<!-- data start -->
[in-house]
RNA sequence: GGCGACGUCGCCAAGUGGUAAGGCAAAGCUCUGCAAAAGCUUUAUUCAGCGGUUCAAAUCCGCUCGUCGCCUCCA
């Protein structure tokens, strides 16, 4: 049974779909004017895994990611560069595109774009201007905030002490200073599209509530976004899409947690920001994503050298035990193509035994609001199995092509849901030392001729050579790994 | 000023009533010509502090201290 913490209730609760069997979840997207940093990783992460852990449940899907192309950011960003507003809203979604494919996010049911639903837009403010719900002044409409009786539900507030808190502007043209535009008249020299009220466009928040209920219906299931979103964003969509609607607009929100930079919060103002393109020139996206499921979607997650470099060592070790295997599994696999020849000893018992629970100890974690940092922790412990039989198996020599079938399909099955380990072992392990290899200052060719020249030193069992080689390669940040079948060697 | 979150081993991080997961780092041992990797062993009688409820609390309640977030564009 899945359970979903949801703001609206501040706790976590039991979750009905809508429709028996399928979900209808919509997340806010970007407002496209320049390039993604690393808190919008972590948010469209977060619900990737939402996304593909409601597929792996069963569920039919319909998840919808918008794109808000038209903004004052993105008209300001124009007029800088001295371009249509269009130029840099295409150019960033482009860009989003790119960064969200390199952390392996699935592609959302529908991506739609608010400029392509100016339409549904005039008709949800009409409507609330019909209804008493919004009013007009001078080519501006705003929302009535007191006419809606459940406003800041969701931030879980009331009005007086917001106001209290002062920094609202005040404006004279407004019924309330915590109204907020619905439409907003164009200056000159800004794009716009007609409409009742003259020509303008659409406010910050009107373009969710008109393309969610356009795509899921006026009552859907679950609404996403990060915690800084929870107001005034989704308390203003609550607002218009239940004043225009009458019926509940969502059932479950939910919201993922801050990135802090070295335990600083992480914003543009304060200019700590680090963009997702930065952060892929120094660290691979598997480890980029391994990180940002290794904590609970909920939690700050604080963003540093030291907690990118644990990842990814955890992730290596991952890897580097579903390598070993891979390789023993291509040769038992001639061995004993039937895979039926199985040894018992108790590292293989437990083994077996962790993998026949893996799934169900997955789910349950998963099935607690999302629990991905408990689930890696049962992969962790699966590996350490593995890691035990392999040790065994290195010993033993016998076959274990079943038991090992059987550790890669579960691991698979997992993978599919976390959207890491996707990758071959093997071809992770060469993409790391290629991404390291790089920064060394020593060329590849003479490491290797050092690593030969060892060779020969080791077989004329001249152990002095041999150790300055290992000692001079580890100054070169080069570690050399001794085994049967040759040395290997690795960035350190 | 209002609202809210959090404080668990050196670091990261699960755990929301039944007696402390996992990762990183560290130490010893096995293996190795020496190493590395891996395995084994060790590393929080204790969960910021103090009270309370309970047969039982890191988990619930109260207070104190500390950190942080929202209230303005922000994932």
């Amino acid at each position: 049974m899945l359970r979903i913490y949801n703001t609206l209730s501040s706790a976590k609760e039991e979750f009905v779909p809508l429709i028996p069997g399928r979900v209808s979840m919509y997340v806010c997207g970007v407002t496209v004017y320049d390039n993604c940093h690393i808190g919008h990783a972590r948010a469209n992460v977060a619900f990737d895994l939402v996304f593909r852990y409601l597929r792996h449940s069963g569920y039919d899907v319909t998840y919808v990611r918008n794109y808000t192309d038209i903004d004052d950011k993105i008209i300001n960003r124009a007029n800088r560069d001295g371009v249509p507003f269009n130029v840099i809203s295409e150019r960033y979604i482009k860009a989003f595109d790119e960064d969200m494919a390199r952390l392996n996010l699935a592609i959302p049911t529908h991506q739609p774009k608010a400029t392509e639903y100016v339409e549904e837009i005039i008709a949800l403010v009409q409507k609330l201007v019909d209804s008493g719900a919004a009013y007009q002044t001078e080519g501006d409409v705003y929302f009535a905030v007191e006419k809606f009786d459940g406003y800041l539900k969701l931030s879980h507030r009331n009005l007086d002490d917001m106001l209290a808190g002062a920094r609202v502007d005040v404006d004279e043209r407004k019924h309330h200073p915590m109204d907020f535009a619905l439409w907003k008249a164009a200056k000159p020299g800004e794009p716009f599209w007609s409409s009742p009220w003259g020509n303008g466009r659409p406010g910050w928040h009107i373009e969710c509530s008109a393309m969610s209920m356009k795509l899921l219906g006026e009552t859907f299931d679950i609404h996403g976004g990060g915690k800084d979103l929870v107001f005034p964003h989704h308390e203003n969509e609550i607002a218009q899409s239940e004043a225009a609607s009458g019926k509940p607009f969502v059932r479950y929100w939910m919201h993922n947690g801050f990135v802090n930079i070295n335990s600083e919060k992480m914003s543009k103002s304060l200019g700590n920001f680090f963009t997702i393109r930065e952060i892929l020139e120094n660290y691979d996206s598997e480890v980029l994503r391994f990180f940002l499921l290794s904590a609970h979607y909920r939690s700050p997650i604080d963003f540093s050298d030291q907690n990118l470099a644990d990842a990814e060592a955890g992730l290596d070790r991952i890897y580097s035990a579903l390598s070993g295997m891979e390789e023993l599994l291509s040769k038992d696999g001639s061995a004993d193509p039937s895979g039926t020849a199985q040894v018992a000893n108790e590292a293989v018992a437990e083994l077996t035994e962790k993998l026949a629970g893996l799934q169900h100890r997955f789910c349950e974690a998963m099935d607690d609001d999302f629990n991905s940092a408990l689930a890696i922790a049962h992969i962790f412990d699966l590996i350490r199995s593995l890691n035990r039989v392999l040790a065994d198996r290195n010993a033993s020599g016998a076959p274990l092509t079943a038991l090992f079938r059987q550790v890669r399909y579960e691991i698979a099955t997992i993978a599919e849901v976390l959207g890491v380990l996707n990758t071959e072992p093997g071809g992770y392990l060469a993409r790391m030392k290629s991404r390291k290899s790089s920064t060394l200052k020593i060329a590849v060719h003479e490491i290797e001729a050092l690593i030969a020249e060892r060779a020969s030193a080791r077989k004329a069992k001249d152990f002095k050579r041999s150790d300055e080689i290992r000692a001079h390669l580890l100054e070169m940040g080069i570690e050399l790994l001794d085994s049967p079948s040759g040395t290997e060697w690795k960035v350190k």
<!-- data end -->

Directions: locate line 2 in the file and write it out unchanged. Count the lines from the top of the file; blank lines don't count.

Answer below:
RNA sequence: GGCGACGUCGCCAAGUGGUAAGGCAAAGCUCUGCAAAAGCUUUAUUCAGCGGUUCAAAUCCGCUCGUCGCCUCCA